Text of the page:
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Electromagnetic Waves.

Extracts from this document...

Introduction

Electromagnetic Waves

- Radio Waves.

Radio waves are used for broadcasting radio and TV programmes. The transmitted information may be analogue or digital and uses a radio wave as a carrier.

Very long wavelength radio waves can travel around the Earth despite its curvature, diffracting around the Earth's surface. These are sometimes called ground waves.

Medium wavelength radio waves are reflected from an electrically charged region of the Earth's atmosphere called the ionosphere. These waves are sometimes called sky waves and can also be sent from one part of the planet to another.

Shorter wavelength radio waves pass straight through the atmosphere and cannot be used to send information around the Earth's curvature. These waves are sometimes called space waves
and

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Middle

Infra-red waves (often called infra-red radiation) are easily absorbed by materials. The energy of the wave causes the material to get hot. We usually think of infra-red radiation as heat.

Ordinary ovens, grills and toasters use infra-red radiation to cook food
(ovens may also cook by
convection).

Infra-red waves can transmit information through the air to operate TV's and VCR's by remote control. Information can also be sent through optical fibres.

Intense infra-red radiation will damage or kill living cells (such as skin cells) by burning them.

- Ultraviolet.

Ultraviolet waves are often called ultraviolet light or ultraviolet radiation.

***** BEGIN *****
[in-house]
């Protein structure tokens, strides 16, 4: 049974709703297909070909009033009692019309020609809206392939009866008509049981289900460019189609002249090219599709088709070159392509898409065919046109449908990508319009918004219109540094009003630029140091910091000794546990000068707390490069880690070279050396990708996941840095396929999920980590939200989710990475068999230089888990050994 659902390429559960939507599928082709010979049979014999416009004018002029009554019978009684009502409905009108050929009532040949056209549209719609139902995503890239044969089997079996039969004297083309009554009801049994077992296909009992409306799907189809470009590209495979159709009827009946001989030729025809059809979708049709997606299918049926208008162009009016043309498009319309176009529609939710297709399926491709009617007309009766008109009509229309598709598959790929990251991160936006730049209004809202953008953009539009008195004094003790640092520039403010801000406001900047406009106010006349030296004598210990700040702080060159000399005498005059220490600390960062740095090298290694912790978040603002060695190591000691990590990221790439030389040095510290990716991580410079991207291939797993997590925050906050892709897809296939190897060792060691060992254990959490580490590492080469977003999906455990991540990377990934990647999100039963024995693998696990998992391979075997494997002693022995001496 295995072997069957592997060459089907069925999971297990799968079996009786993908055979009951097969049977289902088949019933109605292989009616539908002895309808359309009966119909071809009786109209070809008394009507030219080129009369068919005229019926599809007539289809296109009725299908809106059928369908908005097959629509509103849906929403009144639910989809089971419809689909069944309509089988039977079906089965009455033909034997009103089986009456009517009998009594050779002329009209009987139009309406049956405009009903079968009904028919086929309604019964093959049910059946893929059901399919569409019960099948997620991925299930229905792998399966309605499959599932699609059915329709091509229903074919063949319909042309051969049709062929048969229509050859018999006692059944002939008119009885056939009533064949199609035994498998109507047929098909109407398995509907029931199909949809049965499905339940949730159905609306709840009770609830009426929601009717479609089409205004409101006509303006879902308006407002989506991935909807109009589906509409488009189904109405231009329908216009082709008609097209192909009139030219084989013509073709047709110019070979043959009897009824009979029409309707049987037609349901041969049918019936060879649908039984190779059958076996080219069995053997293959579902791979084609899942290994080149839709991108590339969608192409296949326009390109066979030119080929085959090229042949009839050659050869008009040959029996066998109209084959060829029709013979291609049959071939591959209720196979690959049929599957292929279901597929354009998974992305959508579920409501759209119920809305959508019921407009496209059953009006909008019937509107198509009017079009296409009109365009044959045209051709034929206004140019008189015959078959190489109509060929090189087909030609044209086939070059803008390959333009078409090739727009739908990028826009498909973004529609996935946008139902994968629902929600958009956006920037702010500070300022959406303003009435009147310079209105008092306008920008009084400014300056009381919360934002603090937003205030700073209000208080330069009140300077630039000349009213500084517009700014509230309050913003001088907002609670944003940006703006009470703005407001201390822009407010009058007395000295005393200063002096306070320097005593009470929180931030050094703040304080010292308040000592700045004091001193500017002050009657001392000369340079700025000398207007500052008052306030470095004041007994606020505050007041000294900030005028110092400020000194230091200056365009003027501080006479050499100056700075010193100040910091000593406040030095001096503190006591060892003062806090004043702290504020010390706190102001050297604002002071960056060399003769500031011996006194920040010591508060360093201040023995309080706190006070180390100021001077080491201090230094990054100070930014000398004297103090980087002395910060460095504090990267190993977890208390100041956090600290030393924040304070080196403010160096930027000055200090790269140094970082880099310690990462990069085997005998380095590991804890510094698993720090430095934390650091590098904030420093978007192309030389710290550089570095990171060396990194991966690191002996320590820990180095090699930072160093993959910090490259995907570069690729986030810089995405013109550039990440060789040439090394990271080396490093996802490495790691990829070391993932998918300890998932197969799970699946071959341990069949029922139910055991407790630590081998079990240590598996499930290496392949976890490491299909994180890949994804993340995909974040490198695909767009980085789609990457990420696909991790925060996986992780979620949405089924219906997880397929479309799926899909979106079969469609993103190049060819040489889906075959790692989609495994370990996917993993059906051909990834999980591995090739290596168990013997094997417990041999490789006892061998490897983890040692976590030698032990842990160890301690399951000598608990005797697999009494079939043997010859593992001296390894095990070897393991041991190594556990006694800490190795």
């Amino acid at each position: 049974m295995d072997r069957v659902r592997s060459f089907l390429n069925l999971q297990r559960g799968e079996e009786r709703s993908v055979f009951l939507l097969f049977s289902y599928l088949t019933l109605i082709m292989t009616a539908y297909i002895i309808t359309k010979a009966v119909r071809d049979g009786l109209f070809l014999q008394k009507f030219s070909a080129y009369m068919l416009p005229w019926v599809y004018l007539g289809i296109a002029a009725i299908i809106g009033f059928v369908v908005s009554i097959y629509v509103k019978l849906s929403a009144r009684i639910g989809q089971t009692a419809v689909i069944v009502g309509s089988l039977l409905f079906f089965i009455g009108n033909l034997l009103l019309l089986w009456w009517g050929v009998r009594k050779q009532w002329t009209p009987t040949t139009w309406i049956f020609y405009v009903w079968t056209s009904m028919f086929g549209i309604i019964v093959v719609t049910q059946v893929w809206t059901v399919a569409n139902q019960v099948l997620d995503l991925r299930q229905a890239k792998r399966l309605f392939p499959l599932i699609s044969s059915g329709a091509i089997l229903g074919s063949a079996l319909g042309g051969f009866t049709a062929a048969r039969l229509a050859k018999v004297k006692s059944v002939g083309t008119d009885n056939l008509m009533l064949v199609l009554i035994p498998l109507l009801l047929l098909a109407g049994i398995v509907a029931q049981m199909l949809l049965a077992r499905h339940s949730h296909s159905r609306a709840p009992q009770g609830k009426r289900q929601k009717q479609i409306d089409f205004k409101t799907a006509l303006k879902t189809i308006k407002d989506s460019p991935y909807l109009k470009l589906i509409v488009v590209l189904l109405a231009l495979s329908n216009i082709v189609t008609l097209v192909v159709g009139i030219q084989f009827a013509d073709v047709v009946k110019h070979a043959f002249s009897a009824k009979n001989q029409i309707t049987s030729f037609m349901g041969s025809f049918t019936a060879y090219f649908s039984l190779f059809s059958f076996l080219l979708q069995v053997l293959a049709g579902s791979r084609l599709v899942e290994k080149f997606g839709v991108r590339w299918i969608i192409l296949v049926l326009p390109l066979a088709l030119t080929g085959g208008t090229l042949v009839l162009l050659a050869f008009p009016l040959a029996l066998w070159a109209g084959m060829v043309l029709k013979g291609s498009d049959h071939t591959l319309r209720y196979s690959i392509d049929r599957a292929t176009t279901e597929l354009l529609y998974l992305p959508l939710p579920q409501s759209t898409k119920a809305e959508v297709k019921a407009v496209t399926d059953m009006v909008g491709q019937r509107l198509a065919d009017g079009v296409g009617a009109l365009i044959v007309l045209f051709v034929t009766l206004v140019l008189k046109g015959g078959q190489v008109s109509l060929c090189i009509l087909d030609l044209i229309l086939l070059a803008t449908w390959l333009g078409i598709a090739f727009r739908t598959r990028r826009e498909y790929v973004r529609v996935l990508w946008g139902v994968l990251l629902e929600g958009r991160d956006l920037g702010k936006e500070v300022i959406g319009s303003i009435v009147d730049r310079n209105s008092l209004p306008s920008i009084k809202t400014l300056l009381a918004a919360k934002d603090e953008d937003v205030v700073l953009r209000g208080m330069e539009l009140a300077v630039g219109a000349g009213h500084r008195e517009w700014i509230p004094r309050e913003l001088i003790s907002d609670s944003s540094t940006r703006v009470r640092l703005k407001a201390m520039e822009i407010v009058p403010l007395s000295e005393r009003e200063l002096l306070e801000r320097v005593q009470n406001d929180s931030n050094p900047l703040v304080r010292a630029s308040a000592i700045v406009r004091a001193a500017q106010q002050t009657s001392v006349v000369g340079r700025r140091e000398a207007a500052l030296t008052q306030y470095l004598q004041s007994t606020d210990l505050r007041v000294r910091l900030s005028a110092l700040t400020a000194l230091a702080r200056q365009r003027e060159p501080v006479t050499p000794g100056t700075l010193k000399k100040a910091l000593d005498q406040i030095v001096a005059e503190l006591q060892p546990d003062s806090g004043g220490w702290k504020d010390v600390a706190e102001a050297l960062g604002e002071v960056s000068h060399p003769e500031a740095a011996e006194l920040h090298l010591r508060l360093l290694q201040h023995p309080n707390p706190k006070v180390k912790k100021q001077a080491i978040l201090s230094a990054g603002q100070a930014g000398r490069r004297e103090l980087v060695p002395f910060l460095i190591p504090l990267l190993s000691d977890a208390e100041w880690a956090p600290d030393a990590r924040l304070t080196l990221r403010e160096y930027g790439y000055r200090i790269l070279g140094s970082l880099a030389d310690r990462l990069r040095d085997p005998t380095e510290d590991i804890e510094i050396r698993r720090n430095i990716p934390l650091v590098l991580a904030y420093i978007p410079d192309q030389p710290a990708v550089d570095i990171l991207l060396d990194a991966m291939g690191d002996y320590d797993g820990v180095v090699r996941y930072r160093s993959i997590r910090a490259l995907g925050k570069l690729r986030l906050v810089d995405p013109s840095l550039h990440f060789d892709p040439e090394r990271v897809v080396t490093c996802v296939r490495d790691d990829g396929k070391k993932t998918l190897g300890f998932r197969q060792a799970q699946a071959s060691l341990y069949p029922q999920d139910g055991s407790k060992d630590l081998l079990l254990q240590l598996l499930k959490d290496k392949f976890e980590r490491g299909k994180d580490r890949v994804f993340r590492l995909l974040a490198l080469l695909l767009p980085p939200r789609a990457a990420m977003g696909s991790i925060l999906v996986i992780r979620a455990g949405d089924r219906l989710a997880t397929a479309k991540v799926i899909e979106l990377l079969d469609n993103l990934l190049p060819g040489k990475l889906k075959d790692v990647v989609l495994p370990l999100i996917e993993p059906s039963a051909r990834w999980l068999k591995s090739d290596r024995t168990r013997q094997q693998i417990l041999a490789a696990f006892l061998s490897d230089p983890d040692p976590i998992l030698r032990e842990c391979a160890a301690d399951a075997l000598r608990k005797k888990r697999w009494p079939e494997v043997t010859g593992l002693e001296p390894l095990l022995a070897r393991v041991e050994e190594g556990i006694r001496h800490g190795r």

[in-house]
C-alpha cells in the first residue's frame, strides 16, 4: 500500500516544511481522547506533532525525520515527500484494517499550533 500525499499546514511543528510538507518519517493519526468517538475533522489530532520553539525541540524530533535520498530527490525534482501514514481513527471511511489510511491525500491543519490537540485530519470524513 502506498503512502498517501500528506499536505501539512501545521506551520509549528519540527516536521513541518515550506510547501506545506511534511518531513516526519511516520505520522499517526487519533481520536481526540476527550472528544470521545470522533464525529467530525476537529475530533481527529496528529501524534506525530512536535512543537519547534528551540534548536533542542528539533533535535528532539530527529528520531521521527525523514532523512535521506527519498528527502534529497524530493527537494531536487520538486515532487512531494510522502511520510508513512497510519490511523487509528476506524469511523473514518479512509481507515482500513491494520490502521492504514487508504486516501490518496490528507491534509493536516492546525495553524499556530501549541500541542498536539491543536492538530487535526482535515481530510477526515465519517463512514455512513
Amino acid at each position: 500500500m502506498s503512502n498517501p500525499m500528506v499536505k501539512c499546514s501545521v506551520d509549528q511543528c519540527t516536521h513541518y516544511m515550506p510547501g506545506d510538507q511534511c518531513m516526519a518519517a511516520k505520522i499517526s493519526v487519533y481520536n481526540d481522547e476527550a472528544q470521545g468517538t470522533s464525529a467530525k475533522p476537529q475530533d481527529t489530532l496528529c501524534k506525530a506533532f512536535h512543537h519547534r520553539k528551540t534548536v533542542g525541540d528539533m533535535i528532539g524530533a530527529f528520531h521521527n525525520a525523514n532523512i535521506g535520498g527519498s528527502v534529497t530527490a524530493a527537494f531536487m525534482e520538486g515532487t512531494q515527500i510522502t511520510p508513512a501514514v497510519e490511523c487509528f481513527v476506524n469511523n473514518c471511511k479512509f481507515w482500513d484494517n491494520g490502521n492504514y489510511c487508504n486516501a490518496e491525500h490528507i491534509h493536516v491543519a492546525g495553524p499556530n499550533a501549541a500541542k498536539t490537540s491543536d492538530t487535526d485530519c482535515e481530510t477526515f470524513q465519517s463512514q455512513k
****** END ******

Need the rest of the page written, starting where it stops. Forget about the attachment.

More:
Some materials will absorb (take in) the energy from ultraviolet waves and emit (give out) the energy as visible light. These materials are called fluorescent and are used for fluorescent lighting (strip lighting)

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Conclusion

High intensity X-rays will kill living cells.

- Gamma rays.

Electromagnetic waves with a wavelength shorter than X-rays are called gamma rays or gamma radiation (not gamma waves). Gamma rays may be emitted from radioactive materials.

Low intensity gamma radiation can damage living cells and cause cancer.

High intensity gamma radiation will kill cells. It is used in a technique called radiotherapy to treat cancer by targeting the cancer cells with a beam of radiation and then rotating the source of the beam.

The normal cells receive a lower dose of gamma radiation than the cancer cells, where all the rays meet. Radiotherapy aims to kill the cancer cells while doing as little damage as possible to healthy normal cells.

Gamma radiation is used to kill micro-organisms, which is called sterilising. It is used to sterilise food and hospital equipment such as surgical instruments.

...read more.

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